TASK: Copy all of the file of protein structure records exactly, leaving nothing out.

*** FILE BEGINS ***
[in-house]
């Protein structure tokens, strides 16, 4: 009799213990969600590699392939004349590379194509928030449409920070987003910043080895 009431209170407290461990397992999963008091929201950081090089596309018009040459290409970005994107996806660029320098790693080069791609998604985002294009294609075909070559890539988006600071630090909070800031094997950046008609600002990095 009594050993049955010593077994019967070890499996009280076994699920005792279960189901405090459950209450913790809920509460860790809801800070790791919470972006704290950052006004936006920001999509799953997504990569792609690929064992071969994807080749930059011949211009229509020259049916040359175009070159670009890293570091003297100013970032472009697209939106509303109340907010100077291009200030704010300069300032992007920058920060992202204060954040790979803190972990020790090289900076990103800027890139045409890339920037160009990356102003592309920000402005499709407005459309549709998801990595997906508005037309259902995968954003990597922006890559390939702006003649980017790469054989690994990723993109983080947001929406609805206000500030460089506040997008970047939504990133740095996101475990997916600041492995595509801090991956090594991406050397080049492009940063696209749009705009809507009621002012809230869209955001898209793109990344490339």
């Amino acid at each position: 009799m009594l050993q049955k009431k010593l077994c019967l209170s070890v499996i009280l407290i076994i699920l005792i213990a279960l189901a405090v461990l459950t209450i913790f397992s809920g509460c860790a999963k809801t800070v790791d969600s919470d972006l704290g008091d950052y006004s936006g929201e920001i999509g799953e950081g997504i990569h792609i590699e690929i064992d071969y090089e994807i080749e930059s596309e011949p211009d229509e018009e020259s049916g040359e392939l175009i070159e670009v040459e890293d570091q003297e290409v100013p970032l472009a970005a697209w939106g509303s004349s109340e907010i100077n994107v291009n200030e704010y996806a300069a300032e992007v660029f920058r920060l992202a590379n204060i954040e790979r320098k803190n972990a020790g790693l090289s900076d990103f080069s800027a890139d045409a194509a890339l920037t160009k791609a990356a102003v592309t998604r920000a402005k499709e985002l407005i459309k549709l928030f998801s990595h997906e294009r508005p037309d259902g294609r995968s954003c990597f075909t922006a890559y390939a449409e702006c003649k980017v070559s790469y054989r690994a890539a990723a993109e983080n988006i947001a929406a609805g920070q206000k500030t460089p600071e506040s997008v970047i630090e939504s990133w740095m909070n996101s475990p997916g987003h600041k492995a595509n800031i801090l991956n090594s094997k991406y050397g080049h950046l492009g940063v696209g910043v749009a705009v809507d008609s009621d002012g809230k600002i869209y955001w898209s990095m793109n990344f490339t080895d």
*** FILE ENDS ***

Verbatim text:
[in-house]
């Protein structure tokens, strides 16, 4: 009799213990969600590699392939004349590379194509928030449409920070987003910043080895 009431209170407290461990397992999963008091929201950081090089596309018009040459290409970005994107996806660029320098790693080069791609998604985002294009294609075909070559890539988006600071630090909070800031094997950046008609600002990095 009594050993049955010593077994019967070890499996009280076994699920005792279960189901405090459950209450913790809920509460860790809801800070790791919470972006704290950052006004936006920001999509799953997504990569792609690929064992071969994807080749930059011949211009229509020259049916040359175009070159670009890293570091003297100013970032472009697209939106509303109340907010100077291009200030704010300069300032992007920058920060992202204060954040790979803190972990020790090289900076990103800027890139045409890339920037160009990356102003592309920000402005499709407005459309549709998801990595997906508005037309259902995968954003990597922006890559390939702006003649980017790469054989690994990723993109983080947001929406609805206000500030460089506040997008970047939504990133740095996101475990997916600041492995595509801090991956090594991406050397080049492009940063696209749009705009809507009621002012809230869209955001898209793109990344490339």
């Amino acid at each position: 009799m009594l050993q049955k009431k010593l077994c019967l209170s070890v499996i009280l407290i076994i699920l005792i213990a279960l189901a405090v461990l459950t209450i913790f397992s809920g509460c860790a999963k809801t800070v790791d969600s919470d972006l704290g008091d950052y006004s936006g929201e920001i999509g799953e950081g997504i990569h792609i590699e690929i064992d071969y090089e994807i080749e930059s596309e011949p211009d229509e018009e020259s049916g040359e392939l175009i070159e670009v040459e890293d570091q003297e290409v100013p970032l472009a970005a697209w939106g509303s004349s109340e907010i100077n994107v291009n200030e704010y996806a300069a300032e992007v660029f920058r920060l992202a590379n204060i954040e790979r320098k803190n972990a020790g790693l090289s900076d990103f080069s800027a890139d045409a194509a890339l920037t160009k791609a990356a102003v592309t998604r920000a402005k499709e985002l407005i459309k549709l928030f998801s990595h997906e294009r508005p037309d259902g294609r995968s954003c990597f075909t922006a890559y390939a449409e702006c003649k980017v070559s790469y054989r690994a890539a990723a993109e983080n988006i947001a929406a609805g920070q206000k500030t460089p600071e506040s997008v970047i630090e939504s990133w740095m909070n996101s475990p997916g987003h600041k492995a595509n800031i801090l991956n090594s094997k991406y050397g080049h950046l492009g940063v696209g910043v749009a705009v809507d008609s009621d002012g809230k600002i869209y955001w898209s990095m793109n990344f490339t080895d």